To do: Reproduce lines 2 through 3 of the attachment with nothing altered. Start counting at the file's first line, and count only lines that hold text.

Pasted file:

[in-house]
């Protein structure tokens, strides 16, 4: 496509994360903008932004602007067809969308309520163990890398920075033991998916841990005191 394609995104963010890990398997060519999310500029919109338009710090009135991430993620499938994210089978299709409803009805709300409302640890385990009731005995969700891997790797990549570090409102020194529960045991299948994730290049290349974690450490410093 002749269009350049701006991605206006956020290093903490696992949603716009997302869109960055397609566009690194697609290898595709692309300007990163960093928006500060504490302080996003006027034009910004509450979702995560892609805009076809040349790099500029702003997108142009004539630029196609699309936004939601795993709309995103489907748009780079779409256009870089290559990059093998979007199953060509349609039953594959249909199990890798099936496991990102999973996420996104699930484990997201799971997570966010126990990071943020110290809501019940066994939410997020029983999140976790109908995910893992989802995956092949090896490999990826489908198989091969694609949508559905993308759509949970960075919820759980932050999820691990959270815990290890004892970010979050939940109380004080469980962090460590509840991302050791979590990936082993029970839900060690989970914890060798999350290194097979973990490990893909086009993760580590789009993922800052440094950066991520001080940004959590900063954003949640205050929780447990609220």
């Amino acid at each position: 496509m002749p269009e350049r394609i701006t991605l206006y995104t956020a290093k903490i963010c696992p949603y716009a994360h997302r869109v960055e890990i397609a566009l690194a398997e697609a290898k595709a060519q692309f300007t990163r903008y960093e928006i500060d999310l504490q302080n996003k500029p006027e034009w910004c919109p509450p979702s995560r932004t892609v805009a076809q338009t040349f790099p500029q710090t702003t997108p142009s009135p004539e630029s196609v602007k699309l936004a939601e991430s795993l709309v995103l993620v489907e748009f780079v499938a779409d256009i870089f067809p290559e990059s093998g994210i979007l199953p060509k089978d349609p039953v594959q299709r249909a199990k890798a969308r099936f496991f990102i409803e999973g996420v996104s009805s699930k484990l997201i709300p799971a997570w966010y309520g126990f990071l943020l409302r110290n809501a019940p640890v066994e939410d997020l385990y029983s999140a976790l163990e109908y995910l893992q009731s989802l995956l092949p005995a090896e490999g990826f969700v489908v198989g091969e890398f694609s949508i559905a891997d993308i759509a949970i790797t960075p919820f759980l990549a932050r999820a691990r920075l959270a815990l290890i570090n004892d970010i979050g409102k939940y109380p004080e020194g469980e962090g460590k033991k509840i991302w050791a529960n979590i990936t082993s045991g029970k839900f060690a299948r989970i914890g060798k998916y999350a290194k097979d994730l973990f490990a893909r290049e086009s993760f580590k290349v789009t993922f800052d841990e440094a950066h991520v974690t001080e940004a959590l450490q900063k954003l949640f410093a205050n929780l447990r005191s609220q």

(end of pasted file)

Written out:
């Protein structure tokens, strides 16, 4: 496509994360903008932004602007067809969308309520163990890398920075033991998916841990005191 394609995104963010890990398997060519999310500029919109338009710090009135991430993620499938994210089978299709409803009805709300409302640890385990009731005995969700891997790797990549570090409102020194529960045991299948994730290049290349974690450490410093 002749269009350049701006991605206006956020290093903490696992949603716009997302869109960055397609566009690194697609290898595709692309300007990163960093928006500060504490302080996003006027034009910004509450979702995560892609805009076809040349790099500029702003997108142009004539630029196609699309936004939601795993709309995103489907748009780079779409256009870089290559990059093998979007199953060509349609039953594959249909199990890798099936496991990102999973996420996104699930484990997201799971997570966010126990990071943020110290809501019940066994939410997020029983999140976790109908995910893992989802995956092949090896490999990826489908198989091969694609949508559905993308759509949970960075919820759980932050999820691990959270815990290890004892970010979050939940109380004080469980962090460590509840991302050791979590990936082993029970839900060690989970914890060798999350290194097979973990490990893909086009993760580590789009993922800052440094950066991520001080940004959590900063954003949640205050929780447990609220």
């Amino acid at each position: 496509m002749p269009e350049r394609i701006t991605l206006y995104t956020a290093k903490i963010c696992p949603y716009a994360h997302r869109v960055e890990i397609a566009l690194a398997e697609a290898k595709a060519q692309f300007t990163r903008y960093e928006i500060d999310l504490q302080n996003k500029p006027e034009w910004c919109p509450p979702s995560r932004t892609v805009a076809q338009t040349f790099p500029q710090t702003t997108p142009s009135p004539e630029s196609v602007k699309l936004a939601e991430s795993l709309v995103l993620v489907e748009f780079v499938a779409d256009i870089f067809p290559e990059s093998g994210i979007l199953p060509k089978d349609p039953v594959q299709r249909a199990k890798a969308r099936f496991f990102i409803e999973g996420v996104s009805s699930k484990l997201i709300p799971a997570w966010y309520g126990f990071l943020l409302r110290n809501a019940p640890v066994e939410d997020l385990y029983s999140a976790l163990e109908y995910l893992q009731s989802l995956l092949p005995a090896e490999g990826f969700v489908v198989g091969e890398f694609s949508i559905a891997d993308i759509a949970i790797t960075p919820f759980l990549a932050r999820a691990r920075l959270a815990l290890i570090n004892d970010i979050g409102k939940y109380p004080e020194g469980e962090g460590k033991k509840i991302w050791a529960n979590i990936t082993s045991g029970k839900f060690a299948r989970i914890g060798k998916y999350a290194k097979d994730l973990f490990a893909r290049e086009s993760f580590k290349v789009t993922f800052d841990e440094a950066h991520v974690t001080e940004a959590l450490q900063k954003l949640f410093a205050n929780l447990r005191s609220q």